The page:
Jumpsquat Girl has Adventures

In the past couple of weeks, I’ve been through a lot in terms of fitness.  Not only have I been boxing it up, but I also participated in a wheelchair rugby fundraiser, picked strawberries (yes, that’s fitness!), and participated in hot yoga, a first.  All of this occurred while my back continued to recover and revolt (wash and repeat).

Wheelchair rugby was awesome, but it was not flattering.  We were all attached to $5000 wheelchairs with big elastic straps that made any fat on our bodies squish either up, down, or both. Then, we made fools out of ourselves trying to turn the chairs right but inadvertently going left, moving backwards, and clanging against others as we tried to make ourselves available for throw-ins and passes.  Ah, but we were great passers!  

Lauren, her husband Adam, their friend Allison, and I played two twenty-minute games back-to-back, and, while we lost both, it was a lot of fun, especially when we played with one of the actual quad rugby players!  Basically, the fundraiser was for a quad rugby team (people who are quadriplegic or paraplegic).  I highly recommend the experience, as I wanted to just get up and run to where the ball was being tossed so many times!  After a while, though, we agreed that we were learning to become one with the chairs.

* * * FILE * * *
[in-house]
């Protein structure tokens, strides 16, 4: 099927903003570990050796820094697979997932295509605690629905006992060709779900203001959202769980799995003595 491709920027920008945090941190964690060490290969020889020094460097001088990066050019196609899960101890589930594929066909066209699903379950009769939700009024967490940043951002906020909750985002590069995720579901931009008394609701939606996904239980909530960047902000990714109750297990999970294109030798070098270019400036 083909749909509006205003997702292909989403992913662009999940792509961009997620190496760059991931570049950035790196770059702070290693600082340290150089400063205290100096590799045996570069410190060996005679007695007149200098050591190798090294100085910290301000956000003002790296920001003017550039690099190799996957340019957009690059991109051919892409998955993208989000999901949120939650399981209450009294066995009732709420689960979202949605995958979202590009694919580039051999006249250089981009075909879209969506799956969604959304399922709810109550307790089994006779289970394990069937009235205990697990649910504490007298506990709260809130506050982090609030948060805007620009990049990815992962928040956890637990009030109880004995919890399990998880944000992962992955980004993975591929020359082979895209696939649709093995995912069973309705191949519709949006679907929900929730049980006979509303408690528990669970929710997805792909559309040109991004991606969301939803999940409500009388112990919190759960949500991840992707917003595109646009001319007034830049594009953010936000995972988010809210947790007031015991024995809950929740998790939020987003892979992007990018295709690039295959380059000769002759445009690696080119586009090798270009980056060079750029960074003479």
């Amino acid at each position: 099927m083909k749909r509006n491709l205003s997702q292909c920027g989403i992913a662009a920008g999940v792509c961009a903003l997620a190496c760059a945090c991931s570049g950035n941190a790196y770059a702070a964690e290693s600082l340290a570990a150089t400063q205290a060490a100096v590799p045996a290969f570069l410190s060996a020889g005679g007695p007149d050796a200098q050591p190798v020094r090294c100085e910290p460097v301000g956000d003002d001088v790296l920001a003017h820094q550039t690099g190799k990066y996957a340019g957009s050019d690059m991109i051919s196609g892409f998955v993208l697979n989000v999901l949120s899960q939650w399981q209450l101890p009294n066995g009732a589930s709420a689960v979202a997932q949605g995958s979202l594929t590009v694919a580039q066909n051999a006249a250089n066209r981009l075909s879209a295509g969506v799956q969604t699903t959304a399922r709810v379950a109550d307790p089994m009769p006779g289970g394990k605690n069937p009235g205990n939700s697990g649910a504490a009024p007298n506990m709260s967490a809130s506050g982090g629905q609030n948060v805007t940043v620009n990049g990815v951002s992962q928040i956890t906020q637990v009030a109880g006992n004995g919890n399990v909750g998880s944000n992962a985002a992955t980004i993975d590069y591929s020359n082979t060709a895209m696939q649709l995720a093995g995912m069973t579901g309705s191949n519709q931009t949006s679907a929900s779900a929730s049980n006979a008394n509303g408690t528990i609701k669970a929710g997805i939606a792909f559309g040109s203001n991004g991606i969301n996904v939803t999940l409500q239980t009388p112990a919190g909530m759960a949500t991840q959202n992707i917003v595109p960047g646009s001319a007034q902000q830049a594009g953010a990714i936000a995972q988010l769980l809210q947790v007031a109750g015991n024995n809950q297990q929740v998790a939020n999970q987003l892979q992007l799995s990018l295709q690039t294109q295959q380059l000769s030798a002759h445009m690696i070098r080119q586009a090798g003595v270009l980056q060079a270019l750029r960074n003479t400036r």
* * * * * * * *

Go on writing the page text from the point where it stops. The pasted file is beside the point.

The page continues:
This past weekend, after Saturday boxing, Lauren, Diana, and I went strawberry picking!  It was a gorgeous 60-degree day.  This was my first time, and I was surprised to find that we weren’t hitting the wilderness but rather attacking cultivated rows of strawberry plants.  We picked adjacent rows and went for it, learning that, like much in life, the best results were yielded with patients and looking underneath the leaves for what was just waiting to be picked.  My back ached a bit from the bending over and squatting, but it was nothing crazy.  We left feeling satisfied that we’d picked our own snacks for the next couple of days.

Last came hot yoga, on Sunday morning.  I’d practiced yoga before, for about six years, actually, until I was about 23.  Yoga had a big impact on my life in that time when I had gone through a break-up and was living by bouncing home-to-home as a house-sitter for the summer.  When the studio changed locations, for some reason I quit, and that’s when I very seriously took up Spinning.  I’ve done it off and on, usually on my own, since then.